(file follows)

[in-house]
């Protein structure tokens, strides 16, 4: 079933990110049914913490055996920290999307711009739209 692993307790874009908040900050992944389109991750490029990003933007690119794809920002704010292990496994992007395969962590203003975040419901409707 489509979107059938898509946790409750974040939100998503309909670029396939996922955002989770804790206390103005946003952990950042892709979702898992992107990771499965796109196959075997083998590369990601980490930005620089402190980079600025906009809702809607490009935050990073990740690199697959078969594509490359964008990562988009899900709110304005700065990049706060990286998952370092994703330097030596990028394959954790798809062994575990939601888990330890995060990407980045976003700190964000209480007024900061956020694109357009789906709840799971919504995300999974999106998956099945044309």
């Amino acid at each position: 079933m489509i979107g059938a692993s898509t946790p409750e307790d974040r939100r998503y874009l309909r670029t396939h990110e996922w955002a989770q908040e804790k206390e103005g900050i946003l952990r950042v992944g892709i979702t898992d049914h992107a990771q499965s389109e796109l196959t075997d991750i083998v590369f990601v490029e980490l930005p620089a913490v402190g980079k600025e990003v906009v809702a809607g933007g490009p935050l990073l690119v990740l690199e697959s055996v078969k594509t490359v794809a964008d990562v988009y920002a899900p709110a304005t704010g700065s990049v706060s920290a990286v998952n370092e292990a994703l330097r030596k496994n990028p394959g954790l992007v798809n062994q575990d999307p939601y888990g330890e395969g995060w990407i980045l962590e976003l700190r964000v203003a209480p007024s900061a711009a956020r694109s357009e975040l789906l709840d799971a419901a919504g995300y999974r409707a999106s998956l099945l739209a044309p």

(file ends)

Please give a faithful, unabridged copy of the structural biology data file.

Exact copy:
[in-house]
């Protein structure tokens, strides 16, 4: 079933990110049914913490055996920290999307711009739209 692993307790874009908040900050992944389109991750490029990003933007690119794809920002704010292990496994992007395969962590203003975040419901409707 489509979107059938898509946790409750974040939100998503309909670029396939996922955002989770804790206390103005946003952990950042892709979702898992992107990771499965796109196959075997083998590369990601980490930005620089402190980079600025906009809702809607490009935050990073990740690199697959078969594509490359964008990562988009899900709110304005700065990049706060990286998952370092994703330097030596990028394959954790798809062994575990939601888990330890995060990407980045976003700190964000209480007024900061956020694109357009789906709840799971919504995300999974999106998956099945044309």
């Amino acid at each position: 079933m489509i979107g059938a692993s898509t946790p409750e307790d974040r939100r998503y874009l309909r670029t396939h990110e996922w955002a989770q908040e804790k206390e103005g900050i946003l952990r950042v992944g892709i979702t898992d049914h992107a990771q499965s389109e796109l196959t075997d991750i083998v590369f990601v490029e980490l930005p620089a913490v402190g980079k600025e990003v906009v809702a809607g933007g490009p935050l990073l690119v990740l690199e697959s055996v078969k594509t490359v794809a964008d990562v988009y920002a899900p709110a304005t704010g700065s990049v706060s920290a990286v998952n370092e292990a994703l330097r030596k496994n990028p394959g954790l992007v798809n062994q575990d999307p939601y888990g330890e395969g995060w990407i980045l962590e976003l700190r964000v203003a209480p007024s900061a711009a956020r694109s357009e975040l789906l709840d799971a419901a919504g995300y999974r409707a999106s998956l099945l739209a044309p």